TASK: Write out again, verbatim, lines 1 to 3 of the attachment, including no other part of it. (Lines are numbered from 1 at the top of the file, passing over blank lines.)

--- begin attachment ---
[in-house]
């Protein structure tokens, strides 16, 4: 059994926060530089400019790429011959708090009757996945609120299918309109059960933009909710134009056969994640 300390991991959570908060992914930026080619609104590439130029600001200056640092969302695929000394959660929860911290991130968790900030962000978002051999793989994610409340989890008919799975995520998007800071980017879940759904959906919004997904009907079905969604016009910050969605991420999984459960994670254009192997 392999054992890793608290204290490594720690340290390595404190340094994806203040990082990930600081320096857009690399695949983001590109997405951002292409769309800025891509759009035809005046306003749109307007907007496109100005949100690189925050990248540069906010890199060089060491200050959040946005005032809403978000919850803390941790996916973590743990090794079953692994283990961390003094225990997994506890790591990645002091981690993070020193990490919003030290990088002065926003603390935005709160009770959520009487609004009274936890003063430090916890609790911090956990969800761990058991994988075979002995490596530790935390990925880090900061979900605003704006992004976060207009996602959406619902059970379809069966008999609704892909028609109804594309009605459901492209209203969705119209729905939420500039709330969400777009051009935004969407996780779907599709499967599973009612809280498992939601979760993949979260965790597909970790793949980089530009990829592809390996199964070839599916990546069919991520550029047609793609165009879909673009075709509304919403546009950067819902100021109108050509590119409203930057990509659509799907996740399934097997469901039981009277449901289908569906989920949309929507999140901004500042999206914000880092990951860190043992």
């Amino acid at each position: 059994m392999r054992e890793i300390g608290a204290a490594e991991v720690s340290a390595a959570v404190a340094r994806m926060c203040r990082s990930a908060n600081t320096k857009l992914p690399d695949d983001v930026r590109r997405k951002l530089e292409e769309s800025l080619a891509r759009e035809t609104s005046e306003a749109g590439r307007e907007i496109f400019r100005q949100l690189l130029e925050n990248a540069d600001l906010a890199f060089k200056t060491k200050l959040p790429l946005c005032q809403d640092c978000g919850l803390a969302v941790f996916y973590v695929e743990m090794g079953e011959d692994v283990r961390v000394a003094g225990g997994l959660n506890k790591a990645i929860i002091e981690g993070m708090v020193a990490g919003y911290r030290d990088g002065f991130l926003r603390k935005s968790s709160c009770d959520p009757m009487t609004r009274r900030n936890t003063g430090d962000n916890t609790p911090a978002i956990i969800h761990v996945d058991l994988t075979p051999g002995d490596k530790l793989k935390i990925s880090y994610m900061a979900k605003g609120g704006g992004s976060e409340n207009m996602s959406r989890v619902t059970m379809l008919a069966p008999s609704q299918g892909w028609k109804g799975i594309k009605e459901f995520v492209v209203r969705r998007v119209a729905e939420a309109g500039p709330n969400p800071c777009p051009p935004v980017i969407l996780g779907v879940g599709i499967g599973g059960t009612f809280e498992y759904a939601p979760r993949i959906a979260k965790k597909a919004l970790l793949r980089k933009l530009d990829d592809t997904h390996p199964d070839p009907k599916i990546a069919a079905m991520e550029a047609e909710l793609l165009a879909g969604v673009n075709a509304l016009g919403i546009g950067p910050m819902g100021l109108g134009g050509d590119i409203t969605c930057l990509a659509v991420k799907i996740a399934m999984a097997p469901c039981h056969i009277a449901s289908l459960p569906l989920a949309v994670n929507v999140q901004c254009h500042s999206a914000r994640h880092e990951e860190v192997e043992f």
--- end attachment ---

[in-house]
């Protein structure tokens, strides 16, 4: 059994926060530089400019790429011959708090009757996945609120299918309109059960933009909710134009056969994640 300390991991959570908060992914930026080619609104590439130029600001200056640092969302695929000394959660929860911290991130968790900030962000978002051999793989994610409340989890008919799975995520998007800071980017879940759904959906919004997904009907079905969604016009910050969605991420999984459960994670254009192997 392999054992890793608290204290490594720690340290390595404190340094994806203040990082990930600081320096857009690399695949983001590109997405951002292409769309800025891509759009035809005046306003749109307007907007496109100005949100690189925050990248540069906010890199060089060491200050959040946005005032809403978000919850803390941790996916973590743990090794079953692994283990961390003094225990997994506890790591990645002091981690993070020193990490919003030290990088002065926003603390935005709160009770959520009487609004009274936890003063430090916890609790911090956990969800761990058991994988075979002995490596530790935390990925880090900061979900605003704006992004976060207009996602959406619902059970379809069966008999609704892909028609109804594309009605459901492209209203969705119209729905939420500039709330969400777009051009935004969407996780779907599709499967599973009612809280498992939601979760993949979260965790597909970790793949980089530009990829592809390996199964070839599916990546069919991520550029047609793609165009879909673009075709509304919403546009950067819902100021109108050509590119409203930057990509659509799907996740399934097997469901039981009277449901289908569906989920949309929507999140901004500042999206914000880092990951860190043992």
């Amino acid at each position: 059994m392999r054992e890793i300390g608290a204290a490594e991991v720690s340290a390595a959570v404190a340094r994806m926060c203040r990082s990930a908060n600081t320096k857009l992914p690399d695949d983001v930026r590109r997405k951002l530089e292409e769309s800025l080619a891509r759009e035809t609104s005046e306003a749109g590439r307007e907007i496109f400019r100005q949100l690189l130029e925050n990248a540069d600001l906010a890199f060089k200056t060491k200050l959040p790429l946005c005032q809403d640092c978000g919850l803390a969302v941790f996916y973590v695929e743990m090794g079953e011959d692994v283990r961390v000394a003094g225990g997994l959660n506890k790591a990645i929860i002091e981690g993070m708090v020193a990490g919003y911290r030290d990088g002065f991130l926003r603390k935005s968790s709160c009770d959520p009757m009487t609004r009274r900030n936890t003063g430090d962000n916890t609790p911090a978002i956990i969800h761990v996945d058991l994988t075979p051999g002995d490596k530790l793989k935390i990925s880090y994610m900061a979900k605003g609120g704006g992004s976060e409340n207009m996602s959406r989890v619902t059970m379809l008919a069966p008999s609704q299918g892909w028609k109804g799975i594309k009605e459901f995520v492209v209203r969705r998007v119209a729905e939420a309109g500039p709330n969400p800071c777009p051009p935004v980017i969407l996780g779907v879940g599709i499967g599973g059960t009612f809280e498992y759904a939601p979760r993949i959906a979260k965790k597909a919004l970790l793949r980089k933009l530009d990829d592809t997904h390996p199964d070839p009907k599916i990546a069919a079905m991520e550029a047609e909710l793609l165009a879909g969604v673009n075709a509304l016009g919403i546009g950067p910050m819902g100021l109108g134009g050509d590119i409203t969605c930057l990509a659509v991420k799907i996740a399934m999984a097997p469901c039981h056969i009277a449901s289908l459960p569906l989920a949309v994670n929507v999140q901004c254009h500042s999206a914000r994640h880092e990951e860190v192997e043992f």